Jonathan Schwartz explains how $1Bn in cash is actually better than $4Bn in cash:
Let's start with basics. Pat Martin and team have done a fantastic job turning StorageTek around. They're profitable, and cash flow positive. On a non-GAAP basis, combined with Sun, we believe the deal will be accretive (additive) to earnings within the first year. Making money is a good thing. (Sun employees will recognize that as Priority 1.)
On a cash basis, here's an even simpler calculus for non-accountants - although the deal takes $4.1 billion to complete, STK has $1 billion in cash - meaning it takes $3 billion net to acquire the company. On $3 billion in cash, Sun generates around $100M in interest income. Using the cash instead to own STK swaps our interest income for STK's net income and cash flow. Which both exceed, obviously, our $100M in interest income. The shareholders are better off.
On top of this, we get the benefit of a common corporate infrastructure, increased purchasing power with suppliers, increased coverage - opportunties that represent upside to the above figure. And that's before we get to new revenue opportunities.
I think he went to the Abraham Beame institute for Advanced Finance - Bill Lyons was the other well known graduate of that school. Remember this post I made over the weekend - now read the last paragraph above. I've seen the results of "common corporate infrastructure", and it's not pretty. Then he touts the acquisition of sales staff:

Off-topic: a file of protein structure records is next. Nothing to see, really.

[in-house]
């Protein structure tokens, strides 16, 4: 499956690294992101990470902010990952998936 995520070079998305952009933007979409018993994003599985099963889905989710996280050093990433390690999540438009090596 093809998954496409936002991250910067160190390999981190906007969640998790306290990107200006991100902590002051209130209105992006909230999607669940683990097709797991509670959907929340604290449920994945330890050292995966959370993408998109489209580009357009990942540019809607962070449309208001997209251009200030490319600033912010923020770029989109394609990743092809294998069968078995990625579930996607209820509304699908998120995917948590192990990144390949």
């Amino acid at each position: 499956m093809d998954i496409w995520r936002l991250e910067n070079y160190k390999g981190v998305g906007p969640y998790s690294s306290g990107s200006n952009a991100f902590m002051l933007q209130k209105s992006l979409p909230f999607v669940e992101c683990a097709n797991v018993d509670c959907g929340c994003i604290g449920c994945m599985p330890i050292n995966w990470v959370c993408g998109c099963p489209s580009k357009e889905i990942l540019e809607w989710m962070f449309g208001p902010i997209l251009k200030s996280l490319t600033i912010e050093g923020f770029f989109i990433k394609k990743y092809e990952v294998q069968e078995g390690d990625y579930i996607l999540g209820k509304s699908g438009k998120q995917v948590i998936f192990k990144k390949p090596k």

With this transaction, Sun and STK combine to create one of the largest dedicated storage sales and service forces in the world - and combining our product roadmaps makes us a supplier of the broadest product line in the industry. (And unlike other notable industry combinations, there is near zero product overlap or redundancy - so customers can be assured of a seamless transition and roadmap continuity.) With healthcare information privacy, Sarbanes-Oxley, new FDA regs, securities compliance - anyone want to bet against the growth of archival storage or information lifecycle management? We'll be 3,000 folks stronger in going after the opportunity (which, at last count, measures about $65 billion annually) - and not just with tape, but with the combined organization and roadmap.
All I can say to that is LOL. When PPS and Digitalk merged, the first people who bailed were the sales folks. Why? They knew that there was going to be a period of uncertainty during which commissions were going to be harder to come by. There are always other opportunities for good sales people - the best ones at StorageTek are either out the door already, or interviewing. What Sun is going to end up with the low performers.
This is an amazing post by Schwartz, actually. Sun has been hearing a crescendo of "WTF??" reactions from all over, so they have to explain what passes for strategic thinking there with an immediate post from the COO. There is an interesting side point here - the fact that they posted this to a blog rather than (or in addition to) a standard press release is interesting.